The Earth’s crust is shifting as climate change wreaks havoc on ice caps and glaciers around the world. The continued melting of these Greenland and Antarctic ice caps causes the earth’s crust to deform as water is redistributed into the world’s oceans, causing sea levels to rise.
The movement is due to a sudden loss of weight superimposed on the surface as massive chunks of ice melt, causing vertical and horizontal movement. While scientists have studied the vertical response to changes as the earth heaves, horizontal movement was followed for the first time.
In a study published in Geophysical Research Letters, a team of scientists found that surface motion averages several tenths of a millimeter per year and varies considerably from year to year. “The redistribution of mass between continents and oceans results in significant and time-varying crustal deformation,” the paper said as it set out to analyze the mass balance of ice caps and glaciers on a planet that is gradually warming up.
Studying the crustal movement
Under the direction of Sophie Coulson of Harvard University in Cambridge, the researchers gathered satellite data on ice loss from Greenland, Antarctica, mountain glaciers and ice caps and combined it with a model of the reaction of the earth’s crust to changes in mass.
They found that between 2003 and 2018, melting ice from the Greenland and Arctic glaciers forced the ground to move horizontally in the northern hemisphere, and up to 0.3 millimeters per year in a large part of Canada and the United States.
The loss of ice mass from Arctic glaciers also produces ubiquitous horizontal movements of magnitude up to 0.15 millimeters per year. They found that instead of being localized only to regions of ice loss, the melting of the Greenland ice sheet and arctic glaciers caused significant horizontal and vertical deformation of the crust that extends over a large area. part of the northern hemisphere.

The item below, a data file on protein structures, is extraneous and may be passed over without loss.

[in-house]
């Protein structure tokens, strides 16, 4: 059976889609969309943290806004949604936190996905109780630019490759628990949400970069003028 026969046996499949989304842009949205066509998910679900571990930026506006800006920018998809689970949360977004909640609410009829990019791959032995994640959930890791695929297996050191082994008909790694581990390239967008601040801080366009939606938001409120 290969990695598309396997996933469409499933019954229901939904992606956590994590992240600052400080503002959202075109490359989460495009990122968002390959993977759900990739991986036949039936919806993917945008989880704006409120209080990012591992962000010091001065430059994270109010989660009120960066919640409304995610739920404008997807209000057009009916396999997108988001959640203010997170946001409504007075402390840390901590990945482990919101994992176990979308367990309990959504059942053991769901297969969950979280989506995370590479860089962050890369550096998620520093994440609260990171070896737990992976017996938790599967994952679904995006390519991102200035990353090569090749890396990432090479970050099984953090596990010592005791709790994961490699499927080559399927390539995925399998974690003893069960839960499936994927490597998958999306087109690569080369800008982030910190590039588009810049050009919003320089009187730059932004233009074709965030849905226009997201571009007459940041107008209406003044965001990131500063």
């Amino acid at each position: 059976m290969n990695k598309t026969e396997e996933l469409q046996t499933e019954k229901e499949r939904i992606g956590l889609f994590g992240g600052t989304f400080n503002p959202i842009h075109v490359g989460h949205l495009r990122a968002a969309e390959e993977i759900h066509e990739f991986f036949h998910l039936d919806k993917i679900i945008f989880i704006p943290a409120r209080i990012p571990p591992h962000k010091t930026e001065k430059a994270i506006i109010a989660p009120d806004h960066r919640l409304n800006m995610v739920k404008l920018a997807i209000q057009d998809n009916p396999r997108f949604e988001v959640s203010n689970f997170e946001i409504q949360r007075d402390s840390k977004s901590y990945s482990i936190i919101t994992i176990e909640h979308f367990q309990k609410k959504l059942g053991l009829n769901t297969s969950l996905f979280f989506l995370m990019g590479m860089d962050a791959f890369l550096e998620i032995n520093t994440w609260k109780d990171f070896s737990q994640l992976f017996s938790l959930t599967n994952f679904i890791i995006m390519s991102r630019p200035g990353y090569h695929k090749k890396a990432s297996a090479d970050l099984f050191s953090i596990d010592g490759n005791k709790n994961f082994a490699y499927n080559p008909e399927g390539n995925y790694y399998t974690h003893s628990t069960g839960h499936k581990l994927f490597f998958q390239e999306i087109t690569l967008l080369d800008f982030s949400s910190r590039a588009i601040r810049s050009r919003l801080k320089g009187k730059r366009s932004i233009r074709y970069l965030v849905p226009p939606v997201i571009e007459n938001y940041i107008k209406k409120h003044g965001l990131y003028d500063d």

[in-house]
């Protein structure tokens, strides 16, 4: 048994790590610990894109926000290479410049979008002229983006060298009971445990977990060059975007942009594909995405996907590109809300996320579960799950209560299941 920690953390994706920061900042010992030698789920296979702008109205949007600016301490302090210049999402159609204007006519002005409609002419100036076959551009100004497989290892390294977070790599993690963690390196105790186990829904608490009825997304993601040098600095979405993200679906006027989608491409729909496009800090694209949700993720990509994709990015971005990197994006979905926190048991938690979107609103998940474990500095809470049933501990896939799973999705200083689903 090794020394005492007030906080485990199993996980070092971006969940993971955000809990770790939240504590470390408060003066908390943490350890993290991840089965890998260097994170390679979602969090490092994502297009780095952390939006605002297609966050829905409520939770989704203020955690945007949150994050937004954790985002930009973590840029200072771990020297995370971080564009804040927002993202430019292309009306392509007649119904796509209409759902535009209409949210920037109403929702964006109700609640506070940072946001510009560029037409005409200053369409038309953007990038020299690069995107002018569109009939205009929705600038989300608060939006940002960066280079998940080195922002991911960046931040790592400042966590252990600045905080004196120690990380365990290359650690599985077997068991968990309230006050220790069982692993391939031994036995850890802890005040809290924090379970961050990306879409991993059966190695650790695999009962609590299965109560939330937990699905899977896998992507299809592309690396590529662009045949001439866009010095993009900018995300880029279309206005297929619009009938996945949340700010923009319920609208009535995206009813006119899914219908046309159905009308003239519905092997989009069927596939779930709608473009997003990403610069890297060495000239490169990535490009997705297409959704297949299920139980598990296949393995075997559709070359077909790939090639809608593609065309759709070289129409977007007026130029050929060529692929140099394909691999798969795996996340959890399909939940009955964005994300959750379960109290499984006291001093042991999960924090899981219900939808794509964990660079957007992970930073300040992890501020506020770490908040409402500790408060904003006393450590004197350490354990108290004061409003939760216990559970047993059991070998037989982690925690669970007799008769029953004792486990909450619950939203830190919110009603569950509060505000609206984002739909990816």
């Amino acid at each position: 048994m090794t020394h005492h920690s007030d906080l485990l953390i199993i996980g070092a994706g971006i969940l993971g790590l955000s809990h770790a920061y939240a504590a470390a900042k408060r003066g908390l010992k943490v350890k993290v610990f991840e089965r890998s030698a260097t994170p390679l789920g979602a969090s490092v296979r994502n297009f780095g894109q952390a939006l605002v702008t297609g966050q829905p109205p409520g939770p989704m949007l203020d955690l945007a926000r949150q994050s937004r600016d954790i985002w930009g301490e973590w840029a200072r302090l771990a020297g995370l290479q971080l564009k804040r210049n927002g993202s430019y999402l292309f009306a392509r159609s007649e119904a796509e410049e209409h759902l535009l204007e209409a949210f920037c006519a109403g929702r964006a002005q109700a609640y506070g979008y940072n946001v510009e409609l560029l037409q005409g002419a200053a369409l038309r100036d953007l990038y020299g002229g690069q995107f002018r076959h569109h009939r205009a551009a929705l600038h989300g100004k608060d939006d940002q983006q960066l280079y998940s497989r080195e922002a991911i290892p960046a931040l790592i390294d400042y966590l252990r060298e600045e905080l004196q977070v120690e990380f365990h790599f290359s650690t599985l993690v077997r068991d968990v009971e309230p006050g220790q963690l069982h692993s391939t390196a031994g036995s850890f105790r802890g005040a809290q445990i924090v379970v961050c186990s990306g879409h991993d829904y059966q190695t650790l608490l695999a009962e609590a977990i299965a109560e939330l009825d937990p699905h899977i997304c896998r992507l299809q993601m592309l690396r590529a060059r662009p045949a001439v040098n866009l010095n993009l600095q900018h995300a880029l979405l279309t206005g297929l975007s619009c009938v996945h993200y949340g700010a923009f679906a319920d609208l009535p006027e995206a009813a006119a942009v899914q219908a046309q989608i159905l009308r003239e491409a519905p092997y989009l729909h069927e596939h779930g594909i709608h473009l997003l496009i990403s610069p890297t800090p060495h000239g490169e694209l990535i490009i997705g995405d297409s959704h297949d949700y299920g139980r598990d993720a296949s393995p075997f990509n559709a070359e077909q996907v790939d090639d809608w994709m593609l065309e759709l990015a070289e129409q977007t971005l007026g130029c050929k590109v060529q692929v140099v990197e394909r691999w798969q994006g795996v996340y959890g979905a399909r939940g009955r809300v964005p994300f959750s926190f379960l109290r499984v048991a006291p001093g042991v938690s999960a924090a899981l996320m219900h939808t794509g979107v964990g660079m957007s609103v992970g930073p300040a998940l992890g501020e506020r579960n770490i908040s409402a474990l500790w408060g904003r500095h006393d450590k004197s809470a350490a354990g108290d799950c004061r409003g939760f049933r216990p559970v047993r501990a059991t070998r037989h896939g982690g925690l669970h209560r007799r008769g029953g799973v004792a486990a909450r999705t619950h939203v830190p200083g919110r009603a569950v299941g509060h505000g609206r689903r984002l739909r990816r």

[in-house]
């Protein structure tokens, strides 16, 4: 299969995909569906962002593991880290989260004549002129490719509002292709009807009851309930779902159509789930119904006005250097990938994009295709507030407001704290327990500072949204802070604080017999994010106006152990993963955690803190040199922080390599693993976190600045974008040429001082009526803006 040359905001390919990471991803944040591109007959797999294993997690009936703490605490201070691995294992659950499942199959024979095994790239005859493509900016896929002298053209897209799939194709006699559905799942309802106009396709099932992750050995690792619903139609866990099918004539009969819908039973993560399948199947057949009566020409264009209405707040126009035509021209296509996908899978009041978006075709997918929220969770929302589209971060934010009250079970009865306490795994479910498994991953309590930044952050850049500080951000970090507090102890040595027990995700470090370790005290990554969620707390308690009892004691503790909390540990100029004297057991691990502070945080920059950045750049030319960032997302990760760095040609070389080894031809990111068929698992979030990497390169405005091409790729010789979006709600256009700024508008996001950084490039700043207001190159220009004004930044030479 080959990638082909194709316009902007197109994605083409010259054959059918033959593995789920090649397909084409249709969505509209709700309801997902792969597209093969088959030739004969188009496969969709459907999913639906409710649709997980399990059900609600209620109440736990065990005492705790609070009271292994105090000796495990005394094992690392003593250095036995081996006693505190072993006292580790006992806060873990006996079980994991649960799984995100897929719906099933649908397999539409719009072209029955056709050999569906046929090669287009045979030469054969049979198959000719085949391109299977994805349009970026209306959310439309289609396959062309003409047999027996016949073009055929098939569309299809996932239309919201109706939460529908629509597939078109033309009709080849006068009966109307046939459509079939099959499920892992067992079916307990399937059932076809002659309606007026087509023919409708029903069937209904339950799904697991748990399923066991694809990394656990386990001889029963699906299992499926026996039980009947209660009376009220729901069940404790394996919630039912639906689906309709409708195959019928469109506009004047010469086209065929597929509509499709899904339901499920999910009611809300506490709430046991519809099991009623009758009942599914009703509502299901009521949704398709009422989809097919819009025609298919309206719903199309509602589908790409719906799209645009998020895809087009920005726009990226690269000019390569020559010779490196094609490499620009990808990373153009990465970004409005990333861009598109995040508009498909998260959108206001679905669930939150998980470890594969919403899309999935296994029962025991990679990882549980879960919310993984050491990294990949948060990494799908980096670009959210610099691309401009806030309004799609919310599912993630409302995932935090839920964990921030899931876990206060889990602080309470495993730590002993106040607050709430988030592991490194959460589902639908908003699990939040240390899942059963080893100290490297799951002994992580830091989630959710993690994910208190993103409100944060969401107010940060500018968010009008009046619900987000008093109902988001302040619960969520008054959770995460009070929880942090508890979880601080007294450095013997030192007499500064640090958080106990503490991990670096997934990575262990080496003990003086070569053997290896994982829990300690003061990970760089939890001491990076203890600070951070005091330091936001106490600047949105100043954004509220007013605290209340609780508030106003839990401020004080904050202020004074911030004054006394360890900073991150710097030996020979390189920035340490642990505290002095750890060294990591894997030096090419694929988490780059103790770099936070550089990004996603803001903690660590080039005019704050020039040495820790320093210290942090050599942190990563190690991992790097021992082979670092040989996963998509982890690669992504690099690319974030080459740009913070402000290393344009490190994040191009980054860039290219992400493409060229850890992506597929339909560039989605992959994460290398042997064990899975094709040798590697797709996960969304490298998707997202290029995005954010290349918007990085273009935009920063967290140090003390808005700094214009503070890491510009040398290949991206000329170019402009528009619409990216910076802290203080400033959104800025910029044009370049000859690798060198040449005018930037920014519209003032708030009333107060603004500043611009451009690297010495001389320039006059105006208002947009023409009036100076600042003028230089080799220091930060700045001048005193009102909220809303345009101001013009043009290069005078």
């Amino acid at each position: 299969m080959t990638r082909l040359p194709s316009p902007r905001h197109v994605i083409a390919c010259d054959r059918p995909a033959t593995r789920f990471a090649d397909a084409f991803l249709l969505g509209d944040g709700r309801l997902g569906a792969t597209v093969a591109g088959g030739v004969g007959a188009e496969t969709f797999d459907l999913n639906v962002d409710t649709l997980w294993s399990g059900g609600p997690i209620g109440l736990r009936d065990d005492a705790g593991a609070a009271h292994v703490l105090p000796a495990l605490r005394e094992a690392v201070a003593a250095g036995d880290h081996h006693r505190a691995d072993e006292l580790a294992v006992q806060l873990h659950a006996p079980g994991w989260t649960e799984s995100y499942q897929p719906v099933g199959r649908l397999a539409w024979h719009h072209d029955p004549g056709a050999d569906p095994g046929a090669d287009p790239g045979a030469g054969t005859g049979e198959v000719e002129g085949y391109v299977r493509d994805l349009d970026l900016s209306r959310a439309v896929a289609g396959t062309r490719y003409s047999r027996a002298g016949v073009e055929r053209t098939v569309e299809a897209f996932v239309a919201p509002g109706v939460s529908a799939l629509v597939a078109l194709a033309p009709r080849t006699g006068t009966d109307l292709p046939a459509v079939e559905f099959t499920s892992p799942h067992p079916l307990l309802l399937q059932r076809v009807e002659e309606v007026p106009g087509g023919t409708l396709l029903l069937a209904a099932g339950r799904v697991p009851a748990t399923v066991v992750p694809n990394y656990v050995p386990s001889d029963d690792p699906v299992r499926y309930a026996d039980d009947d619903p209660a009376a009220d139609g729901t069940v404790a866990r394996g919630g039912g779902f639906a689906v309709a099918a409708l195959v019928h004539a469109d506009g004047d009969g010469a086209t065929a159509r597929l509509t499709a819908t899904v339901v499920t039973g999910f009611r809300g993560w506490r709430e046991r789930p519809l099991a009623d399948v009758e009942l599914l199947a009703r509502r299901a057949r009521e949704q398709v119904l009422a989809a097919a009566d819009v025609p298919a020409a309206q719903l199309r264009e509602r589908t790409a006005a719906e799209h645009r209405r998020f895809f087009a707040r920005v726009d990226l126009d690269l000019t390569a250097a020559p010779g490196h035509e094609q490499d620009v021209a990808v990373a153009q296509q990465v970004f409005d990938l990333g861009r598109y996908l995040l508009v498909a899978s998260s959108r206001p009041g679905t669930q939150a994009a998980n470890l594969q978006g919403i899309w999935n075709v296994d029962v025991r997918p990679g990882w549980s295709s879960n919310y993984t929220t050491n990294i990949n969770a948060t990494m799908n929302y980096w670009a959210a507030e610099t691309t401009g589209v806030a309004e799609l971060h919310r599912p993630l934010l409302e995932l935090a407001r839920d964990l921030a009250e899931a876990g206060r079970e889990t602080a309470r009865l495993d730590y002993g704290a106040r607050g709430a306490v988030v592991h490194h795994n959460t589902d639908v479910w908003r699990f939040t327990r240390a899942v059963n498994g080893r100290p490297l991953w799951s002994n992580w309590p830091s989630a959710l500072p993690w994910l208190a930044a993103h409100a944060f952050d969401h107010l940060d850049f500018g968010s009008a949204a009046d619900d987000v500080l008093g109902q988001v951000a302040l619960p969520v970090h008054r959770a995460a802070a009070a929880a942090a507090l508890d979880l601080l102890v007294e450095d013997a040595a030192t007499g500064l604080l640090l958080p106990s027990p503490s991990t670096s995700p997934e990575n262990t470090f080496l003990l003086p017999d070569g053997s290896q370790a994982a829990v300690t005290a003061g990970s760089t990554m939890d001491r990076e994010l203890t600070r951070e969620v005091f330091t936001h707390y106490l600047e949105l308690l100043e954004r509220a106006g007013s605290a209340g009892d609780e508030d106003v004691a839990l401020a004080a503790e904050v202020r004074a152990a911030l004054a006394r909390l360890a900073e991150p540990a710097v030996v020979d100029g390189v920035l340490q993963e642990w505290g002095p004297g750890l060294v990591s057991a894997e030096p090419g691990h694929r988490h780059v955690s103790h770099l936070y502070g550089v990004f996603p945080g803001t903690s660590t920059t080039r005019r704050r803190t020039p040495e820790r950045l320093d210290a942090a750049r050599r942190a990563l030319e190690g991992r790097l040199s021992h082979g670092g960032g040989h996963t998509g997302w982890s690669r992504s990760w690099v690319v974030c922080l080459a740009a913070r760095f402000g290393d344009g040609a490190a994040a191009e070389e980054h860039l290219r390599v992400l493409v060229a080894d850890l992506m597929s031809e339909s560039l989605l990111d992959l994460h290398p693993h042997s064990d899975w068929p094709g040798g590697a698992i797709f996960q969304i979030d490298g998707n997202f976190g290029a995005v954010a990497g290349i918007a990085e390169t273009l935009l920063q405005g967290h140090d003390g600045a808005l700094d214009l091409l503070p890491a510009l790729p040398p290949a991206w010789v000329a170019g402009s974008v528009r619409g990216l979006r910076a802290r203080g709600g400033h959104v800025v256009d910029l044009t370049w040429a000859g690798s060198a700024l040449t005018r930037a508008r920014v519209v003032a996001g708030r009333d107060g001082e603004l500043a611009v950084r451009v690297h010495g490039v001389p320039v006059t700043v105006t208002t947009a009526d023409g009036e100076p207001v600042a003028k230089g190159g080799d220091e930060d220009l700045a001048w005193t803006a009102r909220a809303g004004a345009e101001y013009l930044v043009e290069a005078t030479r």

Crustal motions are a key element observable in a multitude of geodynamic applications, including the estimation of ice mass changes as well as in a range of tectonic studies.
What is the earth’s crust?
The crust forms the outermost shell on Earth with a depth of up to 40 kilometers below the surface. According to the National Geographic Society, the crust is made up of solid rocks and minerals and the layers of the Earth constantly interact with each other, and the crust and the upper mantle are part of a single geological unit called the lithosphere. .
Just as the depth of the crust varies, so does its temperature. The upper crust withstands the ambient temperature of the atmosphere or ocean – hot in arid deserts and freezing in ocean trenches. The crust is made up of igneous, metamorphic and sedimentary rocks.
Climate change plays the bad guy
Climate change has triggered rapid loss of ice in the Arctic and Antarctic as well as the vast swathes of Greenland. Glaciers lose 31 percent more snow and ice per year than they did 15 years earlier. Scientists documented the massive loss of ice in April using 20 years of declassified satellite data.
They calculated that the world’s 220,000 mountain glaciers have lost more than 328 billion tonnes (298 billion metric tonnes) of ice and snow per year since 2015.
India will also be affected by the massive melting triggered by global warming, as 12 cities could be nearly a meter underwater by the turn of the century. NASA has identified 12 Indian cities that could be hit hard by climate change and sea level rise if the situation is not brought under control.